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Monday, August 6, 2012

Kgalagadi - Southern Africa

Yellow Mongoose

At Mata Mata the endless dunes of the Kalahari reach to infinity. We were camped atop a brick red dune just outside the boundary of the Kgalagadi Transfrontier Park. This vast park covers approximately 38,000 sq kms of arid country across the north western corner of South Africa and the south west of Botwswana.

On the 7th April 1999 a bilateral agreement was signed between South Africa and Botswana to agree to manage their adjacent national parks as a single ecological unit. This become the first Transfrontier Park to be formally declared in southern Africa. This ambitious project has now resulted in several more such parks throughout Africa and the world.

At first light, atop our dune, we gazed across a dry river bed to where a lone White-backed Vulture stood proudly silhouetted on its ramshackle stick nest on the flat crown of a Camelthorn Tree. We watched entranced as a herd of Gemsbok padded silently past in single file to drink at a nearby waterhole.

The dawn chorus of Laughing Doves, Crimson-breasted Shrikes, hornbills and many other birds echoed across the golden expanse while out of the emptiness a Lion roared to welcome the dawn.

Male Lion

We were certainly not alone as this near desert environment was teeming with a diversity of life I have rarely encountered elsewhere. Never have I seen so many visible birds nests in trees and bushes. Many thorn bushes were covered in the grass ball nests of White-browed Sparrow Weavers. Some Camelthorn Trees were collapsing under the weight of the huge thatched condominiums built by hundreds of pairs of industrious Sociable Weavers.

Sociable Weaver nest

White-browed Sparrow Weaver at nest

Strolling across our dune we could see the myriad tracks which spoke of the many nocturnal wanderings of solitary Springhares, Gerbils and Striped Mice. Scattered in the sand were a dozen Procupine quills banded in ebony and ivory.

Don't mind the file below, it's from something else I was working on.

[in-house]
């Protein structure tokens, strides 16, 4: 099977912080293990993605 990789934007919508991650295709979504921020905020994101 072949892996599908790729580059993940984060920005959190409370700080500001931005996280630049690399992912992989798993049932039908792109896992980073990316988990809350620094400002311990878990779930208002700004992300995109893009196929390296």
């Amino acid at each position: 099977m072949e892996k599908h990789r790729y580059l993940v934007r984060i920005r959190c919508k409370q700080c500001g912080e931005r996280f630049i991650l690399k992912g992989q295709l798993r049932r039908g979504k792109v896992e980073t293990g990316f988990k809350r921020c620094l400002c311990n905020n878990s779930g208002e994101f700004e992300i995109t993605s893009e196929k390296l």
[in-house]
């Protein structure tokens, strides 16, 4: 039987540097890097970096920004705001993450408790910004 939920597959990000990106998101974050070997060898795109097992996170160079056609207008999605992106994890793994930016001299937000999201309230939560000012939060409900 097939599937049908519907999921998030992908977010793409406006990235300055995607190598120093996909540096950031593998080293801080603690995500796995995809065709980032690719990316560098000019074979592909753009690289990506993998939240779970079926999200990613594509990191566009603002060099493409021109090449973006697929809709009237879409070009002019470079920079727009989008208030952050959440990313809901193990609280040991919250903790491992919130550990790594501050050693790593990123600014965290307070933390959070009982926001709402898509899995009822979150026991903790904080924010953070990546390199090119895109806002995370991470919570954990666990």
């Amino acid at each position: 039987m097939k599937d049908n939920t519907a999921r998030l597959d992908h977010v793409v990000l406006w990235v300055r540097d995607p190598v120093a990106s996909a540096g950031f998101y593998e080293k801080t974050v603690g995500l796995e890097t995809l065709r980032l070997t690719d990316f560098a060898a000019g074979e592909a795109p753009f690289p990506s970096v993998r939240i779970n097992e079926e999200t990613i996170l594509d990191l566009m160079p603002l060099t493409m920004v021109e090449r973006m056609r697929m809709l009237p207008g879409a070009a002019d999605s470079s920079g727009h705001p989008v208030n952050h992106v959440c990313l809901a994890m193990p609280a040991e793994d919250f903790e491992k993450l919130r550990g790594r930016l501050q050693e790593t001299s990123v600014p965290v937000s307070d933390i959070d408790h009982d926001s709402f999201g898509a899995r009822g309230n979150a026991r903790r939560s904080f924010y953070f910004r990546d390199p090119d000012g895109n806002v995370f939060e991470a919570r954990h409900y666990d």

As each day dawned upon entering the National Park, we were treated to a succession of wildlife adventures. One morning just after sunrise we stumbled across a Cheetah sat beside a sandy track, tearing into a recently killed Springbok. A biologist studying the parks Cheetah population informed us that an adult Cheetah needs to kill a Springbok (or similar sized antelope) every 4 – 5 days.

Cheetah on kill

We frequently saw family groups of delightful Bat-eared Foxes intently feeding on the masses of termites.

Bat-eared Fox

Families of Ground Squirrels, Suricates (Meerkats) and Yellow Mongooses were commonly encountered while the dry river beds were traversed by wandering herds of Gemsbok, Blue Wildebeest, Red Hartebeest and the ubiquitous Springbok.


The huge diversity of antelope and small mammals provides food for top predators such as Lion, Cheetah, Leopard, Spotted and Brown Hyaenas and Black-backed Jackals.

We were very fortunate to encounter the regions majestic Black-maned Lions on several occasions. If solitude is what you seek then try camping at the remote campground of Polenstswa, just a stone’s throw across the border in Botswana. It was near here that we spotted fresh Lion prints in the soft sand. We followed the tracks to a small dune where 3 magnificent, male, black maned Lions were resting in the long grass.

Male Lion

The Kalahari skies are rarely empty and we often watched dashing Bateleurs, rakish Lanner Falcons, majestic Tawny Eagles, Gymnogenes, Pale Chanting Goshawks and many other raptors patrolling the blue or perched motionless on a dead Camelthorn.


Sitting around our campfire I realised that here I felt remarkably at home, while contemplating the approaching cold Kalahari night.